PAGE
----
Two genealogists who’ve plumbed the proud impacts of Virginia’s 18th-century Germanna Colonies will share some of their stories with the nation’s most prestigious genealogical group this summer.
Cathi Clore Frost and Barbara Price have been invited to present at the National Genealogical Society’s 2021 Family History Conference, held annually in a different city. Richmond was to be host city, but with COVID travel and crowd-size uncertainties, this year’s conference will be held as a virtual event starting June 15.
Their presentation, titled “Identifying the 1714 and 1717 Germanna Colonists of Frontier Virginia,” will describe the settlement on Colonial Virginia’s western frontier—now Orange County—and share examples of documents found in Virginia, Germany and England they used to identify the two sets of settlers who emigrated from Germany to Virginia’s royal colony.
Frost and Price will discuss the two groups of German indentured servants settled by Lt. Gov. Alexander Spotswood—the namesake of Virginia’s Spotsylvania County—in the 1714 (First) and 1717 (Second) Germanna colonies at or near Fort Germanna off what is today’s State Route 3 west of Lake of the Woods.
“My ancestors ... were Germans who joined them soon after their indentures ended or were the first couple of generations of their descendants and my only ancestors to live in that part of Virginia,” Frost told the Culpeper Star-Exponent. “My line migrated to Boone County, Ky., in 1811, where a large number of Germanna descendants settled. From Kentucky, my family went to Indiana, then Iowa, then Colorado. My grandparents lived in Colorado, Texas and California before finally settling in Oregon.”
Frost lives in St. Helen, Ore. One of her ancestors, David Lowers, served in the 124th New York Volunteer Infantry Regiment during the Civil War and was wounded at Culpeper County’s Beverly Ford during 1863’s Battle of Brandy Station, she said.
Price lives in Atascadero, Calif., between Santa Barbara and Monterey.
Both women serve as volunteer genealogists for the Germanna historical foundation, researching and writing about the colonists and their descendants, the foundation said this week. They pen articles about Germanna women for the MISSing column in the foundation’s newsletter and give presentations at its annual eunions.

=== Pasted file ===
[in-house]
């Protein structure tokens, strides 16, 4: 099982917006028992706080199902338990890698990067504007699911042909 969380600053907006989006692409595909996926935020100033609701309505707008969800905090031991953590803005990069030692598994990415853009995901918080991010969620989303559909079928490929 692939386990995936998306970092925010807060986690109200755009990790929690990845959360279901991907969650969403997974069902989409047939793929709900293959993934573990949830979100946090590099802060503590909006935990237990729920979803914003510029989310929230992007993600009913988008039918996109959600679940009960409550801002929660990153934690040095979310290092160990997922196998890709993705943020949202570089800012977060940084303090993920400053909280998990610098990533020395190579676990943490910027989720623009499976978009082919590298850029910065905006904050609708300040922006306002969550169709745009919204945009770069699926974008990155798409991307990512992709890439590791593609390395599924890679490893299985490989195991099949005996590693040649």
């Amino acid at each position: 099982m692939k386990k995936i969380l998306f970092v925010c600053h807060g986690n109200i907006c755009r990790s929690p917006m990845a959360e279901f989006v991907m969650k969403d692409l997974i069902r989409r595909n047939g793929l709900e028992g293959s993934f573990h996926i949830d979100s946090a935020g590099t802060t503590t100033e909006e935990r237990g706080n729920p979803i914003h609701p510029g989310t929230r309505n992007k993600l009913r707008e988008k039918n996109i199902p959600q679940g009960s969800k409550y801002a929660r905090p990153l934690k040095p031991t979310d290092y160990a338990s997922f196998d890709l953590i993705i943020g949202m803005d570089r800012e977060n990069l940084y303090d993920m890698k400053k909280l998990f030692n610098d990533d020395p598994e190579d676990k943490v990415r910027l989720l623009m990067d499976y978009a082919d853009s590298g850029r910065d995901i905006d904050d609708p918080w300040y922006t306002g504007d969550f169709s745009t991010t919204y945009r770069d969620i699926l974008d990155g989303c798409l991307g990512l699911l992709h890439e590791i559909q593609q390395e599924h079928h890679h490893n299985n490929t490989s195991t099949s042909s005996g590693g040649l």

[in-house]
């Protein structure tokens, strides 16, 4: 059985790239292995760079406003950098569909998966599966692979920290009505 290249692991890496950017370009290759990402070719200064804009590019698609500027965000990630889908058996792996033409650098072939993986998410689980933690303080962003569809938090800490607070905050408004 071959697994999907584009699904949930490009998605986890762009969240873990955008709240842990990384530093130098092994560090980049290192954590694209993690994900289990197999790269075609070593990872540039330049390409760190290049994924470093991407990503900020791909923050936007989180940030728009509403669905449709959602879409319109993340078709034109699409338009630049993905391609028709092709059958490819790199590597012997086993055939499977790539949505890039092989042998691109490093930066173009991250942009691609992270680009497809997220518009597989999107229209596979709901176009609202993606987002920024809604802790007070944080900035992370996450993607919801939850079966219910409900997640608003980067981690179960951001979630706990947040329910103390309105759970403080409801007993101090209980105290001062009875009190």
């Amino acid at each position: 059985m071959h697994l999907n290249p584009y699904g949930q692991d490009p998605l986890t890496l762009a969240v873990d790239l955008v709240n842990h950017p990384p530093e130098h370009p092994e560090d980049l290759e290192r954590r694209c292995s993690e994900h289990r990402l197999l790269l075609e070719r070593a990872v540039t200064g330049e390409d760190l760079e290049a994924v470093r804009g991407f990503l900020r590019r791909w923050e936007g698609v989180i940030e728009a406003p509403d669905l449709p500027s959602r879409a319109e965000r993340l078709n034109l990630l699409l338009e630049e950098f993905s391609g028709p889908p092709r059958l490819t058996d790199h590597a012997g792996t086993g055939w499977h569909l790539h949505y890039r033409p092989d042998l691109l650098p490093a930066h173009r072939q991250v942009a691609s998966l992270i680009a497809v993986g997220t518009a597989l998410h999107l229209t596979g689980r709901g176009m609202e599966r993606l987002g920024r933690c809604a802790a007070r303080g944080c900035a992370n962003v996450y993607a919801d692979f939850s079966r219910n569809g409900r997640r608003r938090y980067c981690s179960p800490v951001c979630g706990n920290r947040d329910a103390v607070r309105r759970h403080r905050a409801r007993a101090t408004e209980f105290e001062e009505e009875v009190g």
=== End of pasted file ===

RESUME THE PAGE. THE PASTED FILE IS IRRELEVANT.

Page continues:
Price leads the foundation’s annual trip to Germany. Frost maintains the Germanna Database of Descendants (GermannaFamily.org). The Memorial Foundation of the Germanna Colonies in Virginia Inc., a nonprofit, tax-deductible organization, was chartered in 1956.
Sponsored by the Germanna historical foundation, the talk by Frost and Price will be pre-recorded and delivered as part of the conference’s on-demand portion. It will be part of the Sponsored Bonus Sessions; see the confernce’s online program.
The session will be sponsored by the Germanna historical foundation with others, including Ancestry, New England Historic Genealogical Society, the Daughters of the American Revolution, and FamilySearch.
In 2014, Dr. Katharine L. Brown—another Germanna descendant—presented “300 Years in Virginia: The Germanna Colonies and Their Legacy” to the NGS Family History Conference, held in Richmond.
Founded in 1903 as America’s first genealogical organization, the NGS is one of today’s largest such groups. Its annual conference normally lasts four days and attracts about 2,000 registrants.
For details on the conference or to register, visit conference.ngsgenealogy.org.
The foundation, which is headquartered in Orange County, preserves a nationally significant handful of historic sites in Virginia’s northern Piedmont. It conducts archaeological exploration and conservation, genealogical research and publishing, and historic preservation and interpretation.
Its sites and facilities include the Fort Germanna Visitor Center, Museum & Genealogy Library, Germanna Memorial Garden, Siegen Forest Hiking and Nature Trails, Fort Germanna and Enchanted Castle archaeology sites, and historic Salubria Manor in Culpeper County.